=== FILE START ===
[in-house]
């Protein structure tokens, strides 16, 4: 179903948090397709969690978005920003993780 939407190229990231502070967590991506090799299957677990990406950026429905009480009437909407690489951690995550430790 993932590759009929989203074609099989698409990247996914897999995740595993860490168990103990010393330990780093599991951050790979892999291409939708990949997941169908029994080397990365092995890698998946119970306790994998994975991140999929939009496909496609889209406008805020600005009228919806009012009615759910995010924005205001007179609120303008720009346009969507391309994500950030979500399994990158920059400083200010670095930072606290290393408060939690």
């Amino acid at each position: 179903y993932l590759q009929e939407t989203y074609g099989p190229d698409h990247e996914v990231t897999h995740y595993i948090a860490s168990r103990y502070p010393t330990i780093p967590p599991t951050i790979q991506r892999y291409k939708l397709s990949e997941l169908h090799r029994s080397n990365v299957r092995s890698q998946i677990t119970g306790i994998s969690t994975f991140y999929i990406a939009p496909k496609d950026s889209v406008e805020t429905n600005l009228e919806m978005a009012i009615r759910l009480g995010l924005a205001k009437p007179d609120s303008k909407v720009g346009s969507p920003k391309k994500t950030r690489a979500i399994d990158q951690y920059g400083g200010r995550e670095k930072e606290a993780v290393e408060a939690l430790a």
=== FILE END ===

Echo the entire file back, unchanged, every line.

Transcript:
[in-house]
């Protein structure tokens, strides 16, 4: 179903948090397709969690978005920003993780 939407190229990231502070967590991506090799299957677990990406950026429905009480009437909407690489951690995550430790 993932590759009929989203074609099989698409990247996914897999995740595993860490168990103990010393330990780093599991951050790979892999291409939708990949997941169908029994080397990365092995890698998946119970306790994998994975991140999929939009496909496609889209406008805020600005009228919806009012009615759910995010924005205001007179609120303008720009346009969507391309994500950030979500399994990158920059400083200010670095930072606290290393408060939690």
């Amino acid at each position: 179903y993932l590759q009929e939407t989203y074609g099989p190229d698409h990247e996914v990231t897999h995740y595993i948090a860490s168990r103990y502070p010393t330990i780093p967590p599991t951050i790979q991506r892999y291409k939708l397709s990949e997941l169908h090799r029994s080397n990365v299957r092995s890698q998946i677990t119970g306790i994998s969690t994975f991140y999929i990406a939009p496909k496609d950026s889209v406008e805020t429905n600005l009228e919806m978005a009012i009615r759910l009480g995010l924005a205001k009437p007179d609120s303008k909407v720009g346009s969507p920003k391309k994500t950030r690489a979500i399994d990158q951690y920059g400083g200010r995550e670095k930072e606290a993780v290393e408060a939690l430790a």